When you’re able to sit down with your husband, without the child present, discuss these topics and find out where you can meet in the middle. For instance, homeschooling, especially if your child is pre-k or elementary school, can be accomplished in much less time, and with far fewer supplies, than what a public-school day would look like. There is no wasted time for lunch, transitioning among subjects, or waiting for an entire class of children to settle down so you can begin to teach. Many dads may think, without having seen your day, that any homeschooling looks like what you might do in middle school or high school, as far as your schedule goes.
If Unschooling is your teaching style of choice, the truth is, there aren’t a lot of ways that lessons are “visible”. If you keep a daily journal listing things your kids “learned” or “studied” that day through their hobbies, interests, and time, you could share that with your husband to let him see how things work. Or discuss the way that even though there are no specific worksheets, tests, or quizzes, the time investment can be far greater.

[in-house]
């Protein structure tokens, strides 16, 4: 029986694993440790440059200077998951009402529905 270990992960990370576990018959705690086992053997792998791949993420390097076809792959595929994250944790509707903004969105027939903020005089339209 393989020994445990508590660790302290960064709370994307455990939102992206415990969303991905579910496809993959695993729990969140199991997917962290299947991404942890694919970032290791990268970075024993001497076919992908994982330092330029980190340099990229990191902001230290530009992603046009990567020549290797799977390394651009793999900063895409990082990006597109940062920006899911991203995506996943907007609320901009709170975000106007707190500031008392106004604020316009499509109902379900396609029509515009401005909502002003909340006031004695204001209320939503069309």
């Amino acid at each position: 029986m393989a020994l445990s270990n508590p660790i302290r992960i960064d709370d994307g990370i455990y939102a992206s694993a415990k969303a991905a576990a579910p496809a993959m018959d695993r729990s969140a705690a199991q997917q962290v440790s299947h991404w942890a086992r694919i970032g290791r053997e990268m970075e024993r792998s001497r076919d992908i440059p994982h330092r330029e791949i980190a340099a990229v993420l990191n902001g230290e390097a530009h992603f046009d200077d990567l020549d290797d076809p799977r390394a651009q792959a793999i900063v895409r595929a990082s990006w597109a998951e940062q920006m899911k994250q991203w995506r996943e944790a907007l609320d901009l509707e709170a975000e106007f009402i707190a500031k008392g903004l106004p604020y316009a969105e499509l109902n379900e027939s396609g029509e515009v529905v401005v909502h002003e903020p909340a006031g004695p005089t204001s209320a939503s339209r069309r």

If Dad is particularly concerned about screen-time – if he sees his child on YouTube, the computer, or a device for what he considers “too long” – you might share that you’re using these as methods of input and not allowing them to become distracted. There are tons of educational things that you can take advantage of here, including apps for a type of distance learning, specifically geared towards learning. Of course, there are plenty of good reasons to avoid too much screen time in general, there are also ways to make good use of it!